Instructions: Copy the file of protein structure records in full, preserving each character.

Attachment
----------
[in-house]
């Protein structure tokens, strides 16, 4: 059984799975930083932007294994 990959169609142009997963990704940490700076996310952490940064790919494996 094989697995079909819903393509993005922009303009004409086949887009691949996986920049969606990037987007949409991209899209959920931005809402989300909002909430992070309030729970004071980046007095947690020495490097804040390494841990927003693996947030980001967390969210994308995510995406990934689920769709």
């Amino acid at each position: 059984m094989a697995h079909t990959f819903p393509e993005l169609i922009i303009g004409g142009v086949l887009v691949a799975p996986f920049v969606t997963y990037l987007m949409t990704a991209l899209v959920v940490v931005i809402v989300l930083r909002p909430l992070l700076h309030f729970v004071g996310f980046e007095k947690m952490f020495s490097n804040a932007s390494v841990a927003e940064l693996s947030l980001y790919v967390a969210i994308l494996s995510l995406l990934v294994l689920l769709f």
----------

[in-house]
């Protein structure tokens, strides 16, 4: 059984799975930083932007294994 990959169609142009997963990704940490700076996310952490940064790919494996 094989697995079909819903393509993005922009303009004409086949887009691949996986920049969606990037987007949409991209899209959920931005809402989300909002909430992070309030729970004071980046007095947690020495490097804040390494841990927003693996947030980001967390969210994308995510995406990934689920769709």
């Amino acid at each position: 059984m094989a697995h079909t990959f819903p393509e993005l169609i922009i303009g004409g142009v086949l887009v691949a799975p996986f920049v969606t997963y990037l987007m949409t990704a991209l899209v959920v940490v931005i809402v989300l930083r909002p909430l992070l700076h309030f729970v004071g996310f980046e007095k947690m952490f020495s490097n804040a932007s390494v841990a927003e940064l693996s947030l980001y790919v967390a969210i994308l494996s995510l995406l990934v294994l689920l769709f």